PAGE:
p class="MsoNormal" style="margin: 0in 0in 11pt; mso-pagination: widow-orphan;">Art:  Since, the early 1990s in the R/3 world, SAP has produced a set of software solutions first in a more narrow area and then more broadly as the business suite was evolved, has always had the ability to be implemented in such a way that it could straighten out your business processes. It could resolve the handoffs and the tradeoffs between pieces of the organization that manage different parts of a business process. It's always had the ability to do that. The key to effectively utilizing this program has always been overall program governance that goes up to and includes the senior executive levels where a lot of the change has to occur, as well as organizational change management.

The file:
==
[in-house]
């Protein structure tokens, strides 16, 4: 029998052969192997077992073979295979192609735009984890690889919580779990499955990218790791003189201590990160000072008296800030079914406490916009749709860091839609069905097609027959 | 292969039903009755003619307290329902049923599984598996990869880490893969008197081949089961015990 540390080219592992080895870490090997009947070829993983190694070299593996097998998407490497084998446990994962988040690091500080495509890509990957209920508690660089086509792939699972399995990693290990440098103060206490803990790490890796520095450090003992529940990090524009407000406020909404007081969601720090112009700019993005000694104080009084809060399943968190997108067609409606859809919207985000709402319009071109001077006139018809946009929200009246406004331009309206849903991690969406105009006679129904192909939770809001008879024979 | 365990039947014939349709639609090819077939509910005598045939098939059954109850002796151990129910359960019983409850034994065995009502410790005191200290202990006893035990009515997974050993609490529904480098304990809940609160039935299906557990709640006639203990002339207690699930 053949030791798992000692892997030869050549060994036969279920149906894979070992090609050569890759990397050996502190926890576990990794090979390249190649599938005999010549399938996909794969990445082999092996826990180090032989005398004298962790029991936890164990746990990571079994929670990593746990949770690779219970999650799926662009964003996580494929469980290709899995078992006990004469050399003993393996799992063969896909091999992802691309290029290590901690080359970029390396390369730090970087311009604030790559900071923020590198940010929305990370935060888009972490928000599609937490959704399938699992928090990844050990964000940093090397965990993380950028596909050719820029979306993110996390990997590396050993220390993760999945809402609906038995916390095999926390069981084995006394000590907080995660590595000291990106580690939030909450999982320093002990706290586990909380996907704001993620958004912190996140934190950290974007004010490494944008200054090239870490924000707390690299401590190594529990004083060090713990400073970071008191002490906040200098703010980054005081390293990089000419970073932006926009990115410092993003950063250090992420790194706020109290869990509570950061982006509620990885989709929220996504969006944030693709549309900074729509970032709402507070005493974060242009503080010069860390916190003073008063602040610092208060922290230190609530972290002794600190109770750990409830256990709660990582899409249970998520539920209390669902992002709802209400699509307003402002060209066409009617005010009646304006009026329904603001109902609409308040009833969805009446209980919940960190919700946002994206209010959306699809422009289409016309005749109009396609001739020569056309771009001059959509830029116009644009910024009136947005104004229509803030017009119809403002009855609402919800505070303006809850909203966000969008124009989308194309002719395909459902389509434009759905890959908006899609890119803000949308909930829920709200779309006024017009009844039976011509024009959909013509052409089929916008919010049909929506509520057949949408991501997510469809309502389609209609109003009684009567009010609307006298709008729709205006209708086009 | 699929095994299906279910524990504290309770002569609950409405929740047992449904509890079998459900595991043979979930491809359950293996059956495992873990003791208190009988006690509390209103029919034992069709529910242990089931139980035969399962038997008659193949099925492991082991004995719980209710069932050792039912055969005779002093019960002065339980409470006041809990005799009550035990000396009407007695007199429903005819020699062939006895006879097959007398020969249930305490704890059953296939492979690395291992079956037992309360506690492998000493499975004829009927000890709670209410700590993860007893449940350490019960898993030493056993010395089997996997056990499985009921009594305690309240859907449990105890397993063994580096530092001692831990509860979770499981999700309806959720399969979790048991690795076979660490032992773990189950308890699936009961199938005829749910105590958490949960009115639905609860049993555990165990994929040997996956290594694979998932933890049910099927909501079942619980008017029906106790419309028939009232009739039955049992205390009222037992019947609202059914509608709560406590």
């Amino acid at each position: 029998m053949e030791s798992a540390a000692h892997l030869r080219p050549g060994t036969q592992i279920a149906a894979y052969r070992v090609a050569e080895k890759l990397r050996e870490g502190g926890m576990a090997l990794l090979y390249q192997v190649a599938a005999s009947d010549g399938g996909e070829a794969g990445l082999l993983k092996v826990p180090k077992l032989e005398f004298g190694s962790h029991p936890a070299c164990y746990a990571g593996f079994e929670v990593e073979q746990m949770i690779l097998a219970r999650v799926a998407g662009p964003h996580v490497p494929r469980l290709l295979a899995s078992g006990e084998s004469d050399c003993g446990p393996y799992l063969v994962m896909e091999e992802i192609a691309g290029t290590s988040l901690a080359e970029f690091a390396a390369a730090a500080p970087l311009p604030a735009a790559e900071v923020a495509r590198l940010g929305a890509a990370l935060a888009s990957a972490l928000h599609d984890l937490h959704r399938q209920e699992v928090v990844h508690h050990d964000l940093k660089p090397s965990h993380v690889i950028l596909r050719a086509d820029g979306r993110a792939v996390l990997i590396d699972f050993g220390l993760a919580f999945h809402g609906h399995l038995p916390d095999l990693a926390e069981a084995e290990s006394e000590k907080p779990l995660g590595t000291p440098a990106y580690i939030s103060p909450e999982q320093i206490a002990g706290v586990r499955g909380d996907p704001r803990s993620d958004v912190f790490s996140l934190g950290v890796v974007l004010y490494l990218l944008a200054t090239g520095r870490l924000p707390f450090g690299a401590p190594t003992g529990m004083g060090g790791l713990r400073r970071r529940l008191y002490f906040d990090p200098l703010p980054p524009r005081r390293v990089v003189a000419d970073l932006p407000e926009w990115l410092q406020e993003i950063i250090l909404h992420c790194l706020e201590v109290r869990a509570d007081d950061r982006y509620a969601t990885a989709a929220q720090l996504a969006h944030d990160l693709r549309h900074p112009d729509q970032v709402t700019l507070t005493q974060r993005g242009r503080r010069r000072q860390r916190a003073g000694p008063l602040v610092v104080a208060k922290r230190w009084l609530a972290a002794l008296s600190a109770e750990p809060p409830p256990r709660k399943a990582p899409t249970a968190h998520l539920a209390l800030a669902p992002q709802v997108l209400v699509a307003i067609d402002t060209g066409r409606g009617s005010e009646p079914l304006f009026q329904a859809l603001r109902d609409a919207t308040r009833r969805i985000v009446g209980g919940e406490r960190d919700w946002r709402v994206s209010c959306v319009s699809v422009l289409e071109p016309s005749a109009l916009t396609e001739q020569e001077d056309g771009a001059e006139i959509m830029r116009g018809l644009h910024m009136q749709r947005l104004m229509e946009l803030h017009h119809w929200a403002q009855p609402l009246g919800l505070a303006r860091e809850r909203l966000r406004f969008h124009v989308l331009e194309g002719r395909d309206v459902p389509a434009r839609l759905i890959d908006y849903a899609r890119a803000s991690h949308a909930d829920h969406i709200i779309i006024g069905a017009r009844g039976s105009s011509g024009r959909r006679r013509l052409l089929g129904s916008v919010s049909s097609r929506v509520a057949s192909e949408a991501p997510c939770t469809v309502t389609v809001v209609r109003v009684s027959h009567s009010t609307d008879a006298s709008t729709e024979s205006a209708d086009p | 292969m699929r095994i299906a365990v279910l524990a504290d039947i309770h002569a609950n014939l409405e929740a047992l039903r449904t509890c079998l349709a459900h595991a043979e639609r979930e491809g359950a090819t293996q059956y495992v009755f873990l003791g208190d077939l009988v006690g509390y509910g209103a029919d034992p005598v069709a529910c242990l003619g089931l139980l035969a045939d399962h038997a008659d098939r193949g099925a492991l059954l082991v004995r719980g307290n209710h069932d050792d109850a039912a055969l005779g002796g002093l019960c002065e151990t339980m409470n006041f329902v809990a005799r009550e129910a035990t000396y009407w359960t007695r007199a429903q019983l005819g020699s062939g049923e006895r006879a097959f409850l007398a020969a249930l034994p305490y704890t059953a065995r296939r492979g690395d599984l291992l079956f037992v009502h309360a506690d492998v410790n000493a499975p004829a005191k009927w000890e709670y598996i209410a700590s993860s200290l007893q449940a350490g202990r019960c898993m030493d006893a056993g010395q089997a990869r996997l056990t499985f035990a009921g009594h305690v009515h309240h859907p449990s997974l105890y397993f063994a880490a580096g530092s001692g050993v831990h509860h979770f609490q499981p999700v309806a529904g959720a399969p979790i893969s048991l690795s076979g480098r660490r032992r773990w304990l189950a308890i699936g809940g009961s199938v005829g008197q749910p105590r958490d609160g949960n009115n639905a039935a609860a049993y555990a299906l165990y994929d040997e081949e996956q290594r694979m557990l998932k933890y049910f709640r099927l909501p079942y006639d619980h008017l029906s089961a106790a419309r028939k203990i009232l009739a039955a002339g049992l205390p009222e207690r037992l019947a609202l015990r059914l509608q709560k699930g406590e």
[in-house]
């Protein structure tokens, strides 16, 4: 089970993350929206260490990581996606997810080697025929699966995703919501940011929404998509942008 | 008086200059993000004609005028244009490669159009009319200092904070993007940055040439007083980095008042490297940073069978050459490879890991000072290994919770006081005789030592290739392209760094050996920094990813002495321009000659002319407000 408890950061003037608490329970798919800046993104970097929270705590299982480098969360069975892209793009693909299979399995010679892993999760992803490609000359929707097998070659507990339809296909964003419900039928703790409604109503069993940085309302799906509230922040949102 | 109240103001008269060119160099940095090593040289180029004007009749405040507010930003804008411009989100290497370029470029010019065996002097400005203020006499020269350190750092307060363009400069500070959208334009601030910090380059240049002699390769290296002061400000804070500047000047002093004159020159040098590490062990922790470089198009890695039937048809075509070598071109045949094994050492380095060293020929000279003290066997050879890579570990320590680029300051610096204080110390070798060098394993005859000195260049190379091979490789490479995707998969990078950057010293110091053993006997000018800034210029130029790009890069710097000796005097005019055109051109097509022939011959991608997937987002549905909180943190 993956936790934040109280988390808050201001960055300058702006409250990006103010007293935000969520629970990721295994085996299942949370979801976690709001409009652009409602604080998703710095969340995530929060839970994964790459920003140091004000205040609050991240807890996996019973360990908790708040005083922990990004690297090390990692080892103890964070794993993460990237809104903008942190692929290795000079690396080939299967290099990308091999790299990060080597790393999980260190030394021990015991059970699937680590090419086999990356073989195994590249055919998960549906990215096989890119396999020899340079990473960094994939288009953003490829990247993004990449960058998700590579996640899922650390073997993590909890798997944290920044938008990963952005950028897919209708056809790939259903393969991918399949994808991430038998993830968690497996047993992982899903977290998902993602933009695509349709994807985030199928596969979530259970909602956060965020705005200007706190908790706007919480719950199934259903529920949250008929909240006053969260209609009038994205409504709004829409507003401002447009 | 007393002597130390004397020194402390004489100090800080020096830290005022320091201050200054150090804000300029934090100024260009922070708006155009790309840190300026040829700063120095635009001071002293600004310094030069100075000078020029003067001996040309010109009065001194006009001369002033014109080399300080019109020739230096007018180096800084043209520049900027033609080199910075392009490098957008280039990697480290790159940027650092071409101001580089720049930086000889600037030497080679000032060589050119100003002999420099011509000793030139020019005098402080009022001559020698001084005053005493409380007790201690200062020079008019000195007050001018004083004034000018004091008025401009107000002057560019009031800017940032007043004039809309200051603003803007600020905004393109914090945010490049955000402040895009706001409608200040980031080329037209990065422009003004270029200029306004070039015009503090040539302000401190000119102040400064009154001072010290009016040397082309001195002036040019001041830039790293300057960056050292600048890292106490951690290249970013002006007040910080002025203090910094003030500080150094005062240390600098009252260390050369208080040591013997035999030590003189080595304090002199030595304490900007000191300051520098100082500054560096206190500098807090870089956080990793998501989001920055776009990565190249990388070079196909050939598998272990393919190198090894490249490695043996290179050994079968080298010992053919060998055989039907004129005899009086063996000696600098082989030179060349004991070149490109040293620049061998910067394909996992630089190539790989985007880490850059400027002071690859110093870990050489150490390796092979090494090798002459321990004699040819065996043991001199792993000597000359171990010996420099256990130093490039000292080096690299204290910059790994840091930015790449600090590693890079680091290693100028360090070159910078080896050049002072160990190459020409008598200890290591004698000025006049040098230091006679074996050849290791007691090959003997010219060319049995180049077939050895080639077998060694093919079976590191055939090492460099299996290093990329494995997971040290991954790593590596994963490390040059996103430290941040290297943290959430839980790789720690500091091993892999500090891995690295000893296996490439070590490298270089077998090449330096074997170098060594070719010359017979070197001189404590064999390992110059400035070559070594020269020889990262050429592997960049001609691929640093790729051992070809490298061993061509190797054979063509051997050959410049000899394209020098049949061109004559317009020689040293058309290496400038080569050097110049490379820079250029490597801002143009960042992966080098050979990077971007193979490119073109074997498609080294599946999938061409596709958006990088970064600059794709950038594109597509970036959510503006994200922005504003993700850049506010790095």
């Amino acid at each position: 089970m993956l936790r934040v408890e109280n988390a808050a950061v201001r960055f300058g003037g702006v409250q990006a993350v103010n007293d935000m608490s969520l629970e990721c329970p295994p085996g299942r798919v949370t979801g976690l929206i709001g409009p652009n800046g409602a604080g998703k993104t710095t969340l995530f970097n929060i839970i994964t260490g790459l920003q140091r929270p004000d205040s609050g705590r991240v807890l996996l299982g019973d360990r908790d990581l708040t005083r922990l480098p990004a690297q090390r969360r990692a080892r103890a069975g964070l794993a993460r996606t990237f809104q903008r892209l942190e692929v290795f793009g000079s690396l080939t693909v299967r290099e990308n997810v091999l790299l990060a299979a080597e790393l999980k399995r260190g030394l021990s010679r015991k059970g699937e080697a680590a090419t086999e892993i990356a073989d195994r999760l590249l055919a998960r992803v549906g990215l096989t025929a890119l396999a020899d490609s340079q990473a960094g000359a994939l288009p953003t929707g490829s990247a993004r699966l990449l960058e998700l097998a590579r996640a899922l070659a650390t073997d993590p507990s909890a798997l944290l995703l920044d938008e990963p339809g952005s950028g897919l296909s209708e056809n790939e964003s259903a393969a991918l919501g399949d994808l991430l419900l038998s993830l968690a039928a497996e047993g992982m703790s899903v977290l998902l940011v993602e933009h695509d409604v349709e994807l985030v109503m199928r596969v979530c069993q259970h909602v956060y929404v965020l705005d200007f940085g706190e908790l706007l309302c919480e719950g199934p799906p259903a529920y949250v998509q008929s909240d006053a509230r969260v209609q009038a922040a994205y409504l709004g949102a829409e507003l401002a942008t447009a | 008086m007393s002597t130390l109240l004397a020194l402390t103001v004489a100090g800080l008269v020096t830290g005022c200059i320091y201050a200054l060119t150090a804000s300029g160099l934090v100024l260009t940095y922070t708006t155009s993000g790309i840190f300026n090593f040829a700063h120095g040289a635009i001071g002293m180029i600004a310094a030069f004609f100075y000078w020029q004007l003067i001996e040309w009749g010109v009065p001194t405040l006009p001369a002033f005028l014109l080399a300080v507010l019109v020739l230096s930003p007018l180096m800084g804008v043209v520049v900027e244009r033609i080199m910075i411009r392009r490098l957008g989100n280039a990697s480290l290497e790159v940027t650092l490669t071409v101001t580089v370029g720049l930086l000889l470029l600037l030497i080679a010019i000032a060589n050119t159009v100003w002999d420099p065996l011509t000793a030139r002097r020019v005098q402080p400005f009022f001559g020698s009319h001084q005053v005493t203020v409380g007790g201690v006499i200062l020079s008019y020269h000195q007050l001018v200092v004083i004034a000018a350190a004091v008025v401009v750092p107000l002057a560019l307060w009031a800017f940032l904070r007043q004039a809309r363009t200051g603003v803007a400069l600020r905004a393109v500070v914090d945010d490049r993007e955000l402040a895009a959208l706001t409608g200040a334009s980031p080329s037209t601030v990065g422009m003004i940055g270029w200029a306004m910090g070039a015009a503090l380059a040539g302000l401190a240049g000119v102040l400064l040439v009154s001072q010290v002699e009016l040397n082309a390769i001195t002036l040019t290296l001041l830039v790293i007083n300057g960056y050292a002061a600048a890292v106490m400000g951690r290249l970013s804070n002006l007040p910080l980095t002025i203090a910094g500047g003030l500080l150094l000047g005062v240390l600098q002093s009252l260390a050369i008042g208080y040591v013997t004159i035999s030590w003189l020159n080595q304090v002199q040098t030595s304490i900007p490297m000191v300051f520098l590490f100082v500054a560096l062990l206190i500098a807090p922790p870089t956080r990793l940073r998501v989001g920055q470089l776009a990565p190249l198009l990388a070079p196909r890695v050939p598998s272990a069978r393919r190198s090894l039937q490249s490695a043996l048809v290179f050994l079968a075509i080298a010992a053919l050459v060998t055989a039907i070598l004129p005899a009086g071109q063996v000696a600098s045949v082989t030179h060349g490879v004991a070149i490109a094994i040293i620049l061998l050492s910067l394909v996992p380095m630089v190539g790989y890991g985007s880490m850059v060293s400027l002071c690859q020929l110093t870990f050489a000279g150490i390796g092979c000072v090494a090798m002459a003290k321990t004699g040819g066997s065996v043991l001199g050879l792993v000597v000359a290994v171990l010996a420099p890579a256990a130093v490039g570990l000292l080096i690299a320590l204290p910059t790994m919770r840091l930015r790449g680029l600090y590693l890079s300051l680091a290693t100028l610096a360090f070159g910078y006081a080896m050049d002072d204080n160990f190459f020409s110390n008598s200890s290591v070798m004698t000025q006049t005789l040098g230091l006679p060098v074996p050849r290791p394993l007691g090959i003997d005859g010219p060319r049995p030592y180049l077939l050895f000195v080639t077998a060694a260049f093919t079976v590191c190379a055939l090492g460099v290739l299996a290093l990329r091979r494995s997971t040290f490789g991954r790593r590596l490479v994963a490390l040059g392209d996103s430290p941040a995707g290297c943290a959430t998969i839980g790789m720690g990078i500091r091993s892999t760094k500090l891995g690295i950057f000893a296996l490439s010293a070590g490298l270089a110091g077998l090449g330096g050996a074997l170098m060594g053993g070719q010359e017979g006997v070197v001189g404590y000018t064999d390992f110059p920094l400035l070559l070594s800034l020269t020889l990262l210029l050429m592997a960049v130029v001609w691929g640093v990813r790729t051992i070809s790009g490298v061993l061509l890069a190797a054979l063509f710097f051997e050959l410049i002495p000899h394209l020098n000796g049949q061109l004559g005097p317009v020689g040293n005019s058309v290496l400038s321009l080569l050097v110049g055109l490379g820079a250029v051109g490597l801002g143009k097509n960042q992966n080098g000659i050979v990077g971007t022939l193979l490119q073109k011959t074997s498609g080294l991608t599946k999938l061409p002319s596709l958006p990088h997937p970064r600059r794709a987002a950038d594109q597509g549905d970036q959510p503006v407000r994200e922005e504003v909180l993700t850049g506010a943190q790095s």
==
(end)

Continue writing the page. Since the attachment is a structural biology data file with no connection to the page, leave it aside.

p class="MsoNormal" style="margin: 0in 0in 11pt; mso-pagination: widow-orphan;">I know that everybody throws this word out. But I'm talking about organizational change management that effectively identifies and deals with issues that need to be resolved – and  how the workforce, from executives to the floor, are going to actually utilize the systems to achieve the business results they're looking for.

p class="MsoNormal" style="margin: 0in 0in 11pt; mso-pagination: widow-orphan;">SAP has always been able to do that. Now let’s talk about the expansion of the software -- as you call it, “the bells and the whistles,” the fancier, trickier business processes. I would describe these as addressing more complex issues on the front-end of the process, things like variant configurators in the CRM system, or some of the multidivisional supply chain management issues that APO addresses. A lot of those pieces give you more tools to achieve an effective business process.

p class="MsoNormal" style="margin: 0in 0in 11pt; mso-pagination: widow-orphan;">But in 1995, 15 years ago, even as far back as 3.0, you were able to take and develop business processes within the ERP system, which after all is the back office integration, and you were able to achieve tremendous business benefits.